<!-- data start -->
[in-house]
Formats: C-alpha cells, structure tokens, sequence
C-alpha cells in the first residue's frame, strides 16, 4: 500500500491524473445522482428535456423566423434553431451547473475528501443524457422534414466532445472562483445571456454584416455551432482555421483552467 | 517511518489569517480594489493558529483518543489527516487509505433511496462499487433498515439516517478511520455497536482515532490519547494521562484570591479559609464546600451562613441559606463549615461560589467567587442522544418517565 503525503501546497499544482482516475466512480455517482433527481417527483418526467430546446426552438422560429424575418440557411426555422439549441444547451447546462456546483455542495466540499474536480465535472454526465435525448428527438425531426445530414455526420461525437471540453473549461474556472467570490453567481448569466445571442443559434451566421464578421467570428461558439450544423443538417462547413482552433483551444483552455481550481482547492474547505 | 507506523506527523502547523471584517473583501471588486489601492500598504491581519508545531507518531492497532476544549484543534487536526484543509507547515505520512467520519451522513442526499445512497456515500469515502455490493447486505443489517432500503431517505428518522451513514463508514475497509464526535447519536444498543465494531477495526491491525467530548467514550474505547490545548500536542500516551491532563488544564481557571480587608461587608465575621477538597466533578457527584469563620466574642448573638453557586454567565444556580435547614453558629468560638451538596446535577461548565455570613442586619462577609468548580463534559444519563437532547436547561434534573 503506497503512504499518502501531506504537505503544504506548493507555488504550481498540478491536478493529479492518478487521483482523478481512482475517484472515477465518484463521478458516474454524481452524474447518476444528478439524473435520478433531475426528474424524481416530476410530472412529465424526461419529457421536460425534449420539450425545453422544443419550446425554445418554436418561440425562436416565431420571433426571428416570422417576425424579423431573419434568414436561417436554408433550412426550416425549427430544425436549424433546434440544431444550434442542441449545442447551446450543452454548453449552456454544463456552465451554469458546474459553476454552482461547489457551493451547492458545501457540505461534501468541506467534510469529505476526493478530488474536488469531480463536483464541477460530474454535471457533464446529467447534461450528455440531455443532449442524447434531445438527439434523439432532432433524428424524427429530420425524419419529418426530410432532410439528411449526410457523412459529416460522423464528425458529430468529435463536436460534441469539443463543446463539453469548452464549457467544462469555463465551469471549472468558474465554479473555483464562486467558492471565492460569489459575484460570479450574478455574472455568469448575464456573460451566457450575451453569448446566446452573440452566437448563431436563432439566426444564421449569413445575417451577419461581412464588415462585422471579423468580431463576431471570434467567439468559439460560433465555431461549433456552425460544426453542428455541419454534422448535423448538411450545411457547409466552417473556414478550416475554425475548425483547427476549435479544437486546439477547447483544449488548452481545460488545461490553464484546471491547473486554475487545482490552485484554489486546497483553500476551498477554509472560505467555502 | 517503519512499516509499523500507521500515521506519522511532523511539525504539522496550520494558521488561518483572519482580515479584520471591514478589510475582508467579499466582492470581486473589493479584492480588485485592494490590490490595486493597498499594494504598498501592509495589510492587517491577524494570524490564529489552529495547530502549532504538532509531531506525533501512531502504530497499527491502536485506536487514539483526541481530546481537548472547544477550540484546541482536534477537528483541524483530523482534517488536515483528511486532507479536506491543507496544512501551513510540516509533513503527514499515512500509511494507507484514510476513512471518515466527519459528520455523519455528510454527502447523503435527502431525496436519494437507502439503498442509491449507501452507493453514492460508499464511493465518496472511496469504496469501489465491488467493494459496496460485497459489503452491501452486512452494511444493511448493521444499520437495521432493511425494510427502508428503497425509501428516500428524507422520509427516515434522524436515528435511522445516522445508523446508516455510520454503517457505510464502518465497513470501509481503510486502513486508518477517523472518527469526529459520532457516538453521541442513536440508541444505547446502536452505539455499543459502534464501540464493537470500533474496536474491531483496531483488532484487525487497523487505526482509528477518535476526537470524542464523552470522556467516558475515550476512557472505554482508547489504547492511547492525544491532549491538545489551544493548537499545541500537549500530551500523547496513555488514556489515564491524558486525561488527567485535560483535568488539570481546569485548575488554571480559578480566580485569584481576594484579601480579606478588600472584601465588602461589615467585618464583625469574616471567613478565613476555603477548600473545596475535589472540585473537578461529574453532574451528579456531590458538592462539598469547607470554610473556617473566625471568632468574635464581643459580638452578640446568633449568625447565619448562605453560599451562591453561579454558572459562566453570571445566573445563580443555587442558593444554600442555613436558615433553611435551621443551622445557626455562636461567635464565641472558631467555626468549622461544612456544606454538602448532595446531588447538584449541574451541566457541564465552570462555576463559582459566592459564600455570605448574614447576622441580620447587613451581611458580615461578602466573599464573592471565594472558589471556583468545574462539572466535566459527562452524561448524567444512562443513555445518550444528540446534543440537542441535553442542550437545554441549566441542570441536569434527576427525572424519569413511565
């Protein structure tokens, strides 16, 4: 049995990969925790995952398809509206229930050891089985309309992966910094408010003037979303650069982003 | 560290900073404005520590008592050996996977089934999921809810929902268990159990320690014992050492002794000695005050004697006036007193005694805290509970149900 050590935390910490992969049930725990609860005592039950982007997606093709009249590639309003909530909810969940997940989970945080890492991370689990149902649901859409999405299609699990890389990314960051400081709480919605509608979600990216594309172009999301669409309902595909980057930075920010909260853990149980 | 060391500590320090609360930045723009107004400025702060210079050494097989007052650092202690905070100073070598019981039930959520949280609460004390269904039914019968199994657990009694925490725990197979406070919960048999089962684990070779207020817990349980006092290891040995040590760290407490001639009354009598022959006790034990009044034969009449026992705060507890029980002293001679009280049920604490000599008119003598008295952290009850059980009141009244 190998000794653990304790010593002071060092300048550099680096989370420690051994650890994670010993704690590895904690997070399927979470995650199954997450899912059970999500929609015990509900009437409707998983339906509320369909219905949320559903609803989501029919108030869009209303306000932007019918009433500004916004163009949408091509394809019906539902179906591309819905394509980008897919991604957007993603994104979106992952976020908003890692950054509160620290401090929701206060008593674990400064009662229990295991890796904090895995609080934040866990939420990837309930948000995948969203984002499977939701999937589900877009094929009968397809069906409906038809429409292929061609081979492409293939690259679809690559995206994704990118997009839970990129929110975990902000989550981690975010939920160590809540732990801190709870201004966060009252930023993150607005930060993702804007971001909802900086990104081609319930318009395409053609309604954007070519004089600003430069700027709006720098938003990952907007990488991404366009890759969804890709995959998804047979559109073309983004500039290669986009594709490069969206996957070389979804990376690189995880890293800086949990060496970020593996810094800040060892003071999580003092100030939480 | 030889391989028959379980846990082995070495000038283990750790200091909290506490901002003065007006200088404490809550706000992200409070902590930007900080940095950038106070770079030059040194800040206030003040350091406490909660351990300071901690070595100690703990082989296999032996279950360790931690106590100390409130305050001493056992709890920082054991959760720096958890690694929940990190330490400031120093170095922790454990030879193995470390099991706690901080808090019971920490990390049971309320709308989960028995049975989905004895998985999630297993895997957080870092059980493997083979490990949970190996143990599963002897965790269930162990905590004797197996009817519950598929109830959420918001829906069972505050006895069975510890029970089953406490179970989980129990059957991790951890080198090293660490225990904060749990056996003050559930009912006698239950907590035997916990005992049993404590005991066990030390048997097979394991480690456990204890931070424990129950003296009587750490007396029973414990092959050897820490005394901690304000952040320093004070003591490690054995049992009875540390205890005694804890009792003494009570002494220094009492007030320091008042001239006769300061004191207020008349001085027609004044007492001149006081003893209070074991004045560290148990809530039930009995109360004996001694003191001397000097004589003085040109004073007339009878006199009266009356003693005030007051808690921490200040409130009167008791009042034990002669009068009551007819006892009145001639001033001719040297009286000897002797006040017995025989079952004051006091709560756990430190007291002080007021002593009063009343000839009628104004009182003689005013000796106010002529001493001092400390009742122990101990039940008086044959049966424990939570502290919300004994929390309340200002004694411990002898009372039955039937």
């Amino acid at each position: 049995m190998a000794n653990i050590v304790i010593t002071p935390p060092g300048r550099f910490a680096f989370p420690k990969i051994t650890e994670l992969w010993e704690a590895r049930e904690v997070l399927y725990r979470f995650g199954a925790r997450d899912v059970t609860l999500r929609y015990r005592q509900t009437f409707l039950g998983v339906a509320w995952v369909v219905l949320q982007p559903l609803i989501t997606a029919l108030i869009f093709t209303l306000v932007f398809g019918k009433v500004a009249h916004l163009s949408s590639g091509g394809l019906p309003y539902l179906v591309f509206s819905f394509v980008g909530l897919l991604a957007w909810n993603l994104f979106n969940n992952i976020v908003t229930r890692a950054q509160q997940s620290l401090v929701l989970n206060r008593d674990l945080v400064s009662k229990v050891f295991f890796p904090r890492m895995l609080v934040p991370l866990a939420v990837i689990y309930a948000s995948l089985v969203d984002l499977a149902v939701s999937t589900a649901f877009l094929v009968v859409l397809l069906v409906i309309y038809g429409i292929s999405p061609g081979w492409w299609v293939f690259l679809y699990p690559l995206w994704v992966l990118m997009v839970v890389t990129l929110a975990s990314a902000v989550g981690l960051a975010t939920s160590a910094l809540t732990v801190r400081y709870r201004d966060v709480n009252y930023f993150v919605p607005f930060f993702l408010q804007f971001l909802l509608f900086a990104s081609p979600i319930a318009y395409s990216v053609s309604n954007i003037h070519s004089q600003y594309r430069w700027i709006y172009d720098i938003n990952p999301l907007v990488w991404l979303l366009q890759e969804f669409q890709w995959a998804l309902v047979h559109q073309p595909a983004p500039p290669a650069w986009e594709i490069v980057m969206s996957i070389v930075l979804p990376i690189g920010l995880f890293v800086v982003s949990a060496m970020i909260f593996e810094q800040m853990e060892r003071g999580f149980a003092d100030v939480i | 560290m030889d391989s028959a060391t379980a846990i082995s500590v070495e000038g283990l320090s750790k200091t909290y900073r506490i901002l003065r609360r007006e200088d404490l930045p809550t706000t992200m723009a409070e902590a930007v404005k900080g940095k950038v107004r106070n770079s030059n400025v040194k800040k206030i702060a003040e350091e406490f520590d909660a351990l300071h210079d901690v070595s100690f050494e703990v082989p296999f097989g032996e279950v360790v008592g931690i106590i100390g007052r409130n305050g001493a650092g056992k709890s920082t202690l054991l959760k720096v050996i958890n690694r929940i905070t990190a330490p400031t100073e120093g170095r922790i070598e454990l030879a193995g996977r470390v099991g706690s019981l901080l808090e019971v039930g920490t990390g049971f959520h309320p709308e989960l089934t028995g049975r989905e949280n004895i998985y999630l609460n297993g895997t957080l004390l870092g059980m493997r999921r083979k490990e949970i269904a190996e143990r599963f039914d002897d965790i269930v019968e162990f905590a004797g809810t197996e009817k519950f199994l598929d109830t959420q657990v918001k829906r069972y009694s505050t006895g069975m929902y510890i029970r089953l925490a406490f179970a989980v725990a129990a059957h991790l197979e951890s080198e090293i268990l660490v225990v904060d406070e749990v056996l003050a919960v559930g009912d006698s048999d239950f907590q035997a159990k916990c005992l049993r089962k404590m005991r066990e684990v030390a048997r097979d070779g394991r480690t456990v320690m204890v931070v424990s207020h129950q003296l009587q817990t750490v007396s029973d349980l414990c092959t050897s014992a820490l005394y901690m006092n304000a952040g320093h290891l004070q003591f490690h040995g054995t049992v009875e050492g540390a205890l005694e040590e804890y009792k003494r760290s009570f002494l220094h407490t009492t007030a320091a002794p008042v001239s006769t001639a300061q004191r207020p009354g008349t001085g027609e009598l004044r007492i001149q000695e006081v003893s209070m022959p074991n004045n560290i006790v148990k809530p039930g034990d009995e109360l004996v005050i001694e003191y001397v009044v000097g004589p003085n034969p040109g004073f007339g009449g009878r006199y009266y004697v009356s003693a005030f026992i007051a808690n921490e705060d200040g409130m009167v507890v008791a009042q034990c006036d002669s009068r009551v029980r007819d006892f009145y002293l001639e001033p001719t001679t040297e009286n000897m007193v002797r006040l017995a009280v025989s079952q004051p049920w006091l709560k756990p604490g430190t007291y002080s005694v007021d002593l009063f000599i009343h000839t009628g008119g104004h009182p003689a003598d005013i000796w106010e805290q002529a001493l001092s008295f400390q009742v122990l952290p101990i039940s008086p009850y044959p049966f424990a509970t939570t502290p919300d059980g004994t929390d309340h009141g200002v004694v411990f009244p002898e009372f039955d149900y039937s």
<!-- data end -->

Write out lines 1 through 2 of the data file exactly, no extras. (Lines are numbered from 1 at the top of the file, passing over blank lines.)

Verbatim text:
[in-house]
Formats: C-alpha cells, structure tokens, sequence